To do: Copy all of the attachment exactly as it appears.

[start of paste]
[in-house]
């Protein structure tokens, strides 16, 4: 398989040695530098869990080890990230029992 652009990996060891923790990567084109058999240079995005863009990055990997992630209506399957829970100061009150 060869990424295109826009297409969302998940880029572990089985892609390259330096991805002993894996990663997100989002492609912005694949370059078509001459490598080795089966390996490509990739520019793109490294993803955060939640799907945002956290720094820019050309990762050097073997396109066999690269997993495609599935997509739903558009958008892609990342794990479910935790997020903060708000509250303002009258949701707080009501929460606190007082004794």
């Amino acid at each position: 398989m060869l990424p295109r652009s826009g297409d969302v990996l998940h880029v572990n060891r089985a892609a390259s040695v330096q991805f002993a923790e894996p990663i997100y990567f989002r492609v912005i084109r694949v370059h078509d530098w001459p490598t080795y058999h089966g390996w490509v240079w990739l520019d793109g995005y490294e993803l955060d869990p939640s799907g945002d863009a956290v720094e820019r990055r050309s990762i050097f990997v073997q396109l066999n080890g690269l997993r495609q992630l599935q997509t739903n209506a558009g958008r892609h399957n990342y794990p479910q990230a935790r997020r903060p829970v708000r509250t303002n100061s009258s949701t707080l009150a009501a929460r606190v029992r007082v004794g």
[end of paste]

[in-house]
């Protein structure tokens, strides 16, 4: 398989040695530098869990080890990230029992 652009990996060891923790990567084109058999240079995005863009990055990997992630209506399957829970100061009150 060869990424295109826009297409969302998940880029572990089985892609390259330096991805002993894996990663997100989002492609912005694949370059078509001459490598080795089966390996490509990739520019793109490294993803955060939640799907945002956290720094820019050309990762050097073997396109066999690269997993495609599935997509739903558009958008892609990342794990479910935790997020903060708000509250303002009258949701707080009501929460606190007082004794």
């Amino acid at each position: 398989m060869l990424p295109r652009s826009g297409d969302v990996l998940h880029v572990n060891r089985a892609a390259s040695v330096q991805f002993a923790e894996p990663i997100y990567f989002r492609v912005i084109r694949v370059h078509d530098w001459p490598t080795y058999h089966g390996w490509v240079w990739l520019d793109g995005y490294e993803l955060d869990p939640s799907g945002d863009a956290v720094e820019r990055r050309s990762i050097f990997v073997q396109l066999n080890g690269l997993r495609q992630l599935q997509t739903n209506a558009g958008r892609h399957n990342y794990p479910q990230a935790r997020r903060p829970v708000r509250t303002n100061s009258s949701t707080l009150a009501a929460r606190v029992r007082v004794g």